Saturday, July 18, 2009
I managed to finish two Haurki Murakami books this month- Kafka on the Shore and What I talk about when I talk about running- and they could not be more far apart. Running.. is a long, boring, ramble about his reminiscences of, what else but, running, which the author has been indulging in for the last decade or so. Incidentally this guy is a superman. He runs marathons, ultra marathons – eleven (!!!) hours of running, and makes me feel much more unfit than I am. But why this would interest anybody is a mystery. There are some interesting quotes or philosophical statements thrown in now and then, but those do not captivate you . In short, it is a book you wish the writer had not written.
On the other hand, Kafka on the Shore, is a delight. The master stylist is at work here, producing perhaps one of best works of art of our times. His philosophical style finds full range in this fantasy, with story line matching, step for step, the twists and turns of modern man’s dilemmas. An outwardly flimsy story line grabs you as the plot develops, and although one can see it as a guise for author’s thoughts and viewpoints of life, it does not lag.
A story of a boy, Kafka Tamura, and an old, feeble minded man Nakata, but who can talk to cats, follow independent paths to a grand finale, where the two paths cross, and yet not. Kafka runs away from home, thinks he has murdered his father, apprehensive that he will fulfil his father’s dark prophecy, and stumbles onto a library, where he finds his love, and is able to come to terms with his devils. Helping him in this quest is Nakata, who metaphysically, is an enabler, a mentor or a counsellor, if you will. He makes things happen, almost magically, and is able to help more than one person, in coming to terms with the contradictions and anxieties of modern life. Murakami makes a strong case against violence in modern society as evidenced by - Best way to stab someone with a bayonet.
“Well, first you stab your bayonet deep into his belly, then you twist it sideways. That rips the guts to ribbons. Then the guy dies a horrible, slow, painful death. But if you just stab without twisting, then your enemy can jump up and rip your guts to shreds. That is the kind of world we were( are!!!- my comments) in”.
What interest me more than the mechanics of bayonet stabbing, is the observation, that if you do not do it, then somebody will do it to you. This to me, is the dark, unfortunate truth of modern man.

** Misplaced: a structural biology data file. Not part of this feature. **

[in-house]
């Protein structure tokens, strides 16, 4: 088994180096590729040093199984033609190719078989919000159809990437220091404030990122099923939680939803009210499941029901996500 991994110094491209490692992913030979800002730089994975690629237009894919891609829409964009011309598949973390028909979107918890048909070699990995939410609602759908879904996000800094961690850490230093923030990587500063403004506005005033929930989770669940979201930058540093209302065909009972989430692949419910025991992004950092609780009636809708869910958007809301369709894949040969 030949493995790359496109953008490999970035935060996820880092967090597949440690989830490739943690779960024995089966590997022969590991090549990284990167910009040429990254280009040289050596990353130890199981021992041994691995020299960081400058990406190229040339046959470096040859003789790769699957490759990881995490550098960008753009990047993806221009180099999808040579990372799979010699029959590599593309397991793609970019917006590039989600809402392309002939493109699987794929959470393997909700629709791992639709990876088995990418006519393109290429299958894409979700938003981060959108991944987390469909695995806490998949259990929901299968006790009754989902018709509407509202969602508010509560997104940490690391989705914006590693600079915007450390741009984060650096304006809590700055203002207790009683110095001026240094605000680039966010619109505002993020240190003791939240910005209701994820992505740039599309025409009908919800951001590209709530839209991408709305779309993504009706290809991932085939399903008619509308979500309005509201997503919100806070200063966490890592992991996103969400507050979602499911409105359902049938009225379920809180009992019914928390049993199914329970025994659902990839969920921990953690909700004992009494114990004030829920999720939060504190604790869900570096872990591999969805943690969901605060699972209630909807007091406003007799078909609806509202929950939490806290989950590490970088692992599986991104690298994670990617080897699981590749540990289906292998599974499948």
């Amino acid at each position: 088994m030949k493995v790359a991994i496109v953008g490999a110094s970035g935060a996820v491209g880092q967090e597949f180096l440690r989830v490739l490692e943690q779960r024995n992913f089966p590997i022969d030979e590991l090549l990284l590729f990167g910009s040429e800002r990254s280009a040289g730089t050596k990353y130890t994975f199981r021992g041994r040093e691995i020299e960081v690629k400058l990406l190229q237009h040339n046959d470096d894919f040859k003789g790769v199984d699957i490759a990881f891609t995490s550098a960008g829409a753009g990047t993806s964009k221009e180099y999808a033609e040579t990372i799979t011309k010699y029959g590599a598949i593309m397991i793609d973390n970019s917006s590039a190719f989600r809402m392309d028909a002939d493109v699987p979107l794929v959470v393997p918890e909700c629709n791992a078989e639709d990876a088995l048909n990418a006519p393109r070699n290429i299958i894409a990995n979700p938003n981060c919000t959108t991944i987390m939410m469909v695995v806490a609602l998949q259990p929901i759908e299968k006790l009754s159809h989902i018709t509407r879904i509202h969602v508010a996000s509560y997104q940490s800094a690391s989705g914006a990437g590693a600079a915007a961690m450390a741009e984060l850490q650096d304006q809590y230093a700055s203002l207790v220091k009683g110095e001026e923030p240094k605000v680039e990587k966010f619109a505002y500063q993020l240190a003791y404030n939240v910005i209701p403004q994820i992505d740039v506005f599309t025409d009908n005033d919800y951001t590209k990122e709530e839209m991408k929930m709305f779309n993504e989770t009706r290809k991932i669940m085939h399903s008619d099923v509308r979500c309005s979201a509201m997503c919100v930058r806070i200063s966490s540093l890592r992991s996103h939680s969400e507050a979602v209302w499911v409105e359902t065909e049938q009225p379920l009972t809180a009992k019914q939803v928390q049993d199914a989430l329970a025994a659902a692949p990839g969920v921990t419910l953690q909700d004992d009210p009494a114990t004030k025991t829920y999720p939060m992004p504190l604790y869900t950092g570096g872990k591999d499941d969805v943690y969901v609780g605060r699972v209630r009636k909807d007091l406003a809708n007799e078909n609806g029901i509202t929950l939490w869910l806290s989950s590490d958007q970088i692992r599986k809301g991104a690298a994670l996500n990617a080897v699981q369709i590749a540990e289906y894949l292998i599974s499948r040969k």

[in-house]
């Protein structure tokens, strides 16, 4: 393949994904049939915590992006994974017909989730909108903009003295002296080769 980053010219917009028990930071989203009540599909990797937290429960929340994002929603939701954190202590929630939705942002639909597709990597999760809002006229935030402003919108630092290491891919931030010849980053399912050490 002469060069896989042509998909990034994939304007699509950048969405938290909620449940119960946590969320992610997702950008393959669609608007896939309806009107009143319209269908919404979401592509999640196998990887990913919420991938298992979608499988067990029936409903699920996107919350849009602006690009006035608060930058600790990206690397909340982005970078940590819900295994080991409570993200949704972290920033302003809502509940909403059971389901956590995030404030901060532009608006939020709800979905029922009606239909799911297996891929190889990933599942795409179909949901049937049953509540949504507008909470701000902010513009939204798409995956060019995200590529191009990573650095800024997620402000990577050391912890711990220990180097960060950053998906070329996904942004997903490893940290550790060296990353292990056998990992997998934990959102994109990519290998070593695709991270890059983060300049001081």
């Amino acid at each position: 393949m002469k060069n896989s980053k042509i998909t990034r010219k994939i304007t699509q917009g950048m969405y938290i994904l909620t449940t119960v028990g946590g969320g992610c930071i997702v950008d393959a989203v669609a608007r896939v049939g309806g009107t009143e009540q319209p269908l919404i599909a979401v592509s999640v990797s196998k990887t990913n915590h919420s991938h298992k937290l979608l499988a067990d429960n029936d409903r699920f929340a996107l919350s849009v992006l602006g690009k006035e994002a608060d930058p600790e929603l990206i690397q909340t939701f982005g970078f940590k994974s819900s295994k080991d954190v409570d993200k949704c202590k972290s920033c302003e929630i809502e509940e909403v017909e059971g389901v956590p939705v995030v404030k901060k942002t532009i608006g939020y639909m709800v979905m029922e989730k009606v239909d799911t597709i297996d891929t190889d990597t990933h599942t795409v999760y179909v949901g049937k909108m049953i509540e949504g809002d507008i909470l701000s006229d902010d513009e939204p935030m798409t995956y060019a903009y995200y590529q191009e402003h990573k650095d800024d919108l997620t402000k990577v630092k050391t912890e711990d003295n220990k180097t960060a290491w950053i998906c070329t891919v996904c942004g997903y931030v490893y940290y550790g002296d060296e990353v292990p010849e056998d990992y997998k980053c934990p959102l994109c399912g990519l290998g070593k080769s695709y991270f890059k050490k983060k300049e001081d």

A word of warning - this is not a book for the squeamish. Be prepared to be shocked and upset with the man’s morals and values. Keep your homely virtuous principles in a locker if you pick up this book.
Odds and Ends
Books and digital divide
I am sure everybody has heard of the digital divide; the idea that societies who do not keep pace with computer technology will be at a disadvantage. I recently discovered how true this statement is. While pottering away at websites offering free material, I discovered that all the textbooks in my area of expertise are available on the net. If one does not worry too much about not paying for these (anybody who has not pirated, please raise your hand), then one is not at any disadvantage compared to a person in a developed society. Universities offer free video lectures on subjects of your choice on their websites too. So, if you have the lectures, and the material to study, then all you are missing are the exams. That is not much of a loss. This means that a person in sub-Sahara Africa, thousands of miles away from any modern civilisation offering education, will be able to pick up the skills in a subject of his choice with a cheap computer and an internet connection. The digital divide can be a much bigger thing than it is made out to be.
It has been a slow fortnight in the Capital. We have had monsoons playing truant. Omens of a drought are intermittently drenched with a shower. Just when you think one should start storing away water for the next six months, the rain gods open up, and vanquish the thought. The MCD has been busy cleaning up the storm water sewers, but their (in) efficiency is still to be proven. The umbrellas have been bought, but still await their baptism. The drains have been cleaned and the gargoyles tested, but, so far, the rain has not tested their full potential. One has taken the trouble to get that free monsoon check up for the car, but changing the wiper blades has not yet proven useful. But one lives in eternal hope.
Some excitement has come from the metro guys who are building train lines on pillars of dodgy credentials. I mean if you see a crack in a pillar which is holding up hundreds of tons of concrete, not to speak of trains packed full of people, you do not fool around guessing the strength of the pillar with mirrors. You just tear it down and build another one. To top it all, I find it difficult to imagine that somebody cannot calculate the number of cranes it takes to lift an iron girder, and then build in some safety factor. To have three cranes breaking down catastrophically and the images transmitted all around the world, does not leave me, an Indian engineer, any prouder of our capabilities.